If you haveMexican or Native American heritage, you might already be aware of traditional Mexican folk art dolls. If not, they could be an excellent addition to your doll collection—and the newest residents of your dollhouse.These dolls have distinctive stylesand are sure to look beautiful out on display or in your dollhouse.
There are three main types of traditional Mexican folk art dolls. Each come from different regions, and have certain construction, folklore and history attached. Here’s an overview of three of the most well-known types: LeLe or María(Mexican rag dolls), Jalisco and Jamiltepec dolls.
Mexican rag dolls (LeLeor María)
The most well-known traditional Mexican dolls are also known as a “María” or “LeLe” (“baby” in Otomí) doll. These are rag dolls(muñecas de trapo)that originated with the Otomípeople, an indigenous tribe located in southern Queretaro. They’re soft, cloth dolls with wide smiling faces, indigenous-like clothing and ribbons in their dark hair. These dolls can be found throughout Mexico today, and are extremely popular in tourist destinations.
These dolls have a somewhat controversial history, however—they exploded in popularity in the 1970s.
Mexico City created a program, Programación y Estudios Económicos(PYEE), in an effort to give migrant Otomí women a chance to produce traditional art in exchange for education, nutrition and childcare. The women were taught to use industrial sewing machines and produce the dolls on a larger scale than they could do by hand.
According to Mexico News Daily, “The doll’s dress is roughly based on that of the more colorful Mazahua dress but simplified to make it easier and quicker to sew.”
The program eventually dwindled, but the women took their new knowledge back home.
Today, the rag dolls are the most popular and recognizable traditional Mexican folk art dolls, but they have evolved. The makers now model them after Disney characters, brides, different indigenous groups and other characters from folklore, so “the doll’s identifying characteristic is shifting from the ribbons and dress to the wide, multipaneled head, found on no other doll handcrafted in Mexico.”
When you visit Mexico and see these bright, cheerful rag dolls, pick one up from a local artisan! Be sure to ask if those specific dolls represent the Otomíor a different indigenous group—you might be surprised, educated and delighted by the answer.
If you find yourself in Amealco, Querétaro, be sure to visit the Museum of the Artisan Doll to see more than 500 examples of this beautiful folk art tradition.
Jalisco’s capital is Guadalajara, which is famous for producing tequila as well as its cattle and agricultural industries. It’s also the birthplace of mariachi, the Mexican music style known for its trumpets, guitars and violins. The next time you come across a mariachi band and dancers, watch how their costumes twirl and sway to the music. They create quite a dramatic effect, which can help the music tell a story.
Jalisco is famous for their traditional folk art—while it mostly centers around ceramics, their traditional dolls are dressed for Baile Folklorico, a catch-all term for Mexico’s folk dances.
(They’re often set to mariachi music!) You’ll recognize them by their big, colorful, ruffled skirts and blouses.
These costumes are perfect for dancing—who wouldn’t want to twirl around in a dramatic skirts like theirs? In the traditional Jalisco dance tradition, the costumes are modeled after the China poblano style—traditional Mexican women’s wear. These outfits have Pueblan origins as well as influences from Spain and other colonials.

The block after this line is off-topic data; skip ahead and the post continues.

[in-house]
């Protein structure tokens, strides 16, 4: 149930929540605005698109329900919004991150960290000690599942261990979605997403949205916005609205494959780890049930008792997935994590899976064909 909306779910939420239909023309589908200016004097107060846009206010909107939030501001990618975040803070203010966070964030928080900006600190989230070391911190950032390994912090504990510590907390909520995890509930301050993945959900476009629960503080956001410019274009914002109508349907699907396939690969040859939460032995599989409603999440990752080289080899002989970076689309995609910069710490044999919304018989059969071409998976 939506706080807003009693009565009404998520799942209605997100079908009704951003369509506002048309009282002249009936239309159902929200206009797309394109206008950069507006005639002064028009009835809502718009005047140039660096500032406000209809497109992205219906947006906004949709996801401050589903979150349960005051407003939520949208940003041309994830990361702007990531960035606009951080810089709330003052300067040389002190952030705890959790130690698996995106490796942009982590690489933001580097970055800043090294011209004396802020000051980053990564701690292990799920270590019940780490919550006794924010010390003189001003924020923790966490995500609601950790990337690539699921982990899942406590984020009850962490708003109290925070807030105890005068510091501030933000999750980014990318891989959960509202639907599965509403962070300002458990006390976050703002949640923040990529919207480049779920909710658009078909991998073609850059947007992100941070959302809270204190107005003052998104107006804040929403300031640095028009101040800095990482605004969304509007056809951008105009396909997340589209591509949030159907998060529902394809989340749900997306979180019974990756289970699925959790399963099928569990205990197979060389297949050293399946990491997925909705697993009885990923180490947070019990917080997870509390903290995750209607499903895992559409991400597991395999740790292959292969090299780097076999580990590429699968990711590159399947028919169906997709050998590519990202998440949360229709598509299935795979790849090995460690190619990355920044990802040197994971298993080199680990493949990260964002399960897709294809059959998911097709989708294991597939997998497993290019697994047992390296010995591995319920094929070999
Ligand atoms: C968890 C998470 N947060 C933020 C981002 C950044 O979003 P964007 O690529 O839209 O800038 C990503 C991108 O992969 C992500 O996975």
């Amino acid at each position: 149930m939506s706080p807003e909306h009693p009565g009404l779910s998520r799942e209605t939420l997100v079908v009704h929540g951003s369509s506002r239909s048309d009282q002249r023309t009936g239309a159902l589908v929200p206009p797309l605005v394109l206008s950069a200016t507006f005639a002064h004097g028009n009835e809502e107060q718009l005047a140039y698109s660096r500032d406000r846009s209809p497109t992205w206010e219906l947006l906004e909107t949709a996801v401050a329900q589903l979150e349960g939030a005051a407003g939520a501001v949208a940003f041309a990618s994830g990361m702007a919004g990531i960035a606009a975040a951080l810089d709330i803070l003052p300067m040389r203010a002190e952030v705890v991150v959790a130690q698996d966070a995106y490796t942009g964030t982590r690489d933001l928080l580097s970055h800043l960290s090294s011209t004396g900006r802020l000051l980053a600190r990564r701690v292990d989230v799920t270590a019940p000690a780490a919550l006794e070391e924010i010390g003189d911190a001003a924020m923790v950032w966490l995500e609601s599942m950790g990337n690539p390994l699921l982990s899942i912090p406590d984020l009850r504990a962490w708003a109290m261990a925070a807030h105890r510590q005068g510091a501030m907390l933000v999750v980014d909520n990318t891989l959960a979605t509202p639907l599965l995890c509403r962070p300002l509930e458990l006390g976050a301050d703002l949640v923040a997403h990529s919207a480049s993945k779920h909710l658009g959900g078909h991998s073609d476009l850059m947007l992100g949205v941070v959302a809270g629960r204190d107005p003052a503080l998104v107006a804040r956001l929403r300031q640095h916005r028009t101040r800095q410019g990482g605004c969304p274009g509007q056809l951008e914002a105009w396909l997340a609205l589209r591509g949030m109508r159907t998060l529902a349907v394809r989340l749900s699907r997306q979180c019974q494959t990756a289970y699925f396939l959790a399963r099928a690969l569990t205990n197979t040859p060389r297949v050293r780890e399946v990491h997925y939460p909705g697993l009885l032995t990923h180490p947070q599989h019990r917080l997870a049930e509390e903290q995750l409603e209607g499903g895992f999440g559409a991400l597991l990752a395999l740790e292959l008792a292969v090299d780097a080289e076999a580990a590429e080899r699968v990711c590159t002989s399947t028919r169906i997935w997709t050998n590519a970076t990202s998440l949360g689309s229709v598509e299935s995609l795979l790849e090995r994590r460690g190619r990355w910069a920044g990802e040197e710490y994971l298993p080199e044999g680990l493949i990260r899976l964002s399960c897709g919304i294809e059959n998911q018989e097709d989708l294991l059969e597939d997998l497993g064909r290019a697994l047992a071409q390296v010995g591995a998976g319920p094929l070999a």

Finally, Jamiltepec—a district in western Oaxaca—has its own style of traditional Mexican dolls.
Unlike the brightly colored costumes of the rag dolls or Jalisco’s dancer dolls, Jamiltepec dolls tend to have more subdued outfits. Many of them wear huipils, a traditional garment that identifies the wearer’s community or tribe. In fact, Jamiltepec women consider wearing huipils from other communities a serious taboo.
The huipil is a large, rectangular piece of fabric sewn to create a loose-fitting tunic. It might be left plain, or include ribbons, decorative stitching, lace, embroidery and other decoration. They can be shirt-length or reach the floor, and are often worn for serious occasions like weddings and burials.
Huipils originated before Spanish colonization, and is the most common female indigenous garment still in use.
Should you travel to Oaxaca, make sure to look for huipils and traditional dolls for sale. The seller may be able to tell you what makes Jamiltepec huipils different from huipils from those in other areas. (And if you have to travel to other communities and Mexican states to find more traditional dolls, well, who could blame you?) : )
Finding your own Mexican folk dolls
If you’ve decided you must have your own Mexican folk dolls for your dollhouse, you’re sure to love their beautiful outfits, rich history and regional flair. There are many sellers online who offer traditional folk art dolls. Whenever possible, consider buying from a local artisan—not only are you more likely to get an authentic representation of the region and doll type, but you’ll support artisans in their traditional craft. That’s the best way to ensure they can continue to produce these gorgeous dolls!
As always, if you need dollhouses or printables, Ooh...Sparkles! Dollhouse Boutique has plenty of beautiful options. Check out our Etsy shop to see which printables and miniature houses best complement your traditional Mexican folk dolls!
Feeling inspired to make your own DIY Doll? Check out this post here to get started!